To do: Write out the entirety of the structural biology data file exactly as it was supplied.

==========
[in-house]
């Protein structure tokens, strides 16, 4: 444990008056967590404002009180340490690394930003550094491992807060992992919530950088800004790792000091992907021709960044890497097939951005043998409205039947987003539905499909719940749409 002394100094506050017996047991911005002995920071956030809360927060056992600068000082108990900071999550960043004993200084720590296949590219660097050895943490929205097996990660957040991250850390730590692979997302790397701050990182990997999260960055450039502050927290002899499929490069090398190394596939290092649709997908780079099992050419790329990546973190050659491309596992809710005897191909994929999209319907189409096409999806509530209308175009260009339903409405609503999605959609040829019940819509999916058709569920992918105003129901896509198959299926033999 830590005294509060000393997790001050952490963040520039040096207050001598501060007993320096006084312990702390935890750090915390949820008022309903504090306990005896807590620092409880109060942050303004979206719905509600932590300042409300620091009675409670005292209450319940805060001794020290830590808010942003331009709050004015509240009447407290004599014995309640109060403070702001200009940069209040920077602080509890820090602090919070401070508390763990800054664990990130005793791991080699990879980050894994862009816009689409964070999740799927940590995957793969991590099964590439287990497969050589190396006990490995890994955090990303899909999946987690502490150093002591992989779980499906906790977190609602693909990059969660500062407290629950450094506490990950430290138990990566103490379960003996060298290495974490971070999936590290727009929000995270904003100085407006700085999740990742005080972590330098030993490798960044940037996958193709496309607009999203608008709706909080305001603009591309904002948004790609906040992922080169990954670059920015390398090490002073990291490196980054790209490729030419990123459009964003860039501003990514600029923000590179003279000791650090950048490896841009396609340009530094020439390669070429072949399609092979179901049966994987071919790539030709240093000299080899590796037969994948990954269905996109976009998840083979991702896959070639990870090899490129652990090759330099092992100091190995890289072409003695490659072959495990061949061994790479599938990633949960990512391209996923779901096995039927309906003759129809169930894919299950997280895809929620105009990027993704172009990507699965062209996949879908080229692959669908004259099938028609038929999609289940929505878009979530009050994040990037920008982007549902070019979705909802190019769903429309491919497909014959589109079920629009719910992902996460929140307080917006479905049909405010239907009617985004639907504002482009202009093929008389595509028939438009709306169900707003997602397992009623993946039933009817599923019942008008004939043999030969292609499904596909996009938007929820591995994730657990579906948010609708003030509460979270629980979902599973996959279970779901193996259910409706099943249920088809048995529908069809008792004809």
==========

[in-house]
């Protein structure tokens, strides 16, 4: 444990008056967590404002009180340490690394930003550094491992807060992992919530950088800004790792000091992907021709960044890497097939951005043998409205039947987003539905499909719940749409 002394100094506050017996047991911005002995920071956030809360927060056992600068000082108990900071999550960043004993200084720590296949590219660097050895943490929205097996990660957040991250850390730590692979997302790397701050990182990997999260960055450039502050927290002899499929490069090398190394596939290092649709997908780079099992050419790329990546973190050659491309596992809710005897191909994929999209319907189409096409999806509530209308175009260009339903409405609503999605959609040829019940819509999916058709569920992918105003129901896509198959299926033999 830590005294509060000393997790001050952490963040520039040096207050001598501060007993320096006084312990702390935890750090915390949820008022309903504090306990005896807590620092409880109060942050303004979206719905509600932590300042409300620091009675409670005292209450319940805060001794020290830590808010942003331009709050004015509240009447407290004599014995309640109060403070702001200009940069209040920077602080509890820090602090919070401070508390763990800054664990990130005793791991080699990879980050894994862009816009689409964070999740799927940590995957793969991590099964590439287990497969050589190396006990490995890994955090990303899909999946987690502490150093002591992989779980499906906790977190609602693909990059969660500062407290629950450094506490990950430290138990990566103490379960003996060298290495974490971070999936590290727009929000995270904003100085407006700085999740990742005080972590330098030993490798960044940037996958193709496309607009999203608008709706909080305001603009591309904002948004790609906040992922080169990954670059920015390398090490002073990291490196980054790209490729030419990123459009964003860039501003990514600029923000590179003279000791650090950048490896841009396609340009530094020439390669070429072949399609092979179901049966994987071919790539030709240093000299080899590796037969994948990954269905996109976009998840083979991702896959070639990870090899490129652990090759330099092992100091190995890289072409003695490659072959495990061949061994790479599938990633949960990512391209996923779901096995039927309906003759129809169930894919299950997280895809929620105009990027993704172009990507699965062209996949879908080229692959669908004259099938028609038929999609289940929505878009979530009050994040990037920008982007549902070019979705909802190019769903429309491919497909014959589109079920629009719910992902996460929140307080917006479905049909405010239907009617985004639907504002482009202009093929008389595509028939438009709306169900707003997602397992009623993946039933009817599923019942008008004939043999030969292609499904596909996009938007929820591995994730657990579906948010609708003030509460979270629980979902599973996959279970779901193996259910409706099943249920088809048995529908069809008792004809």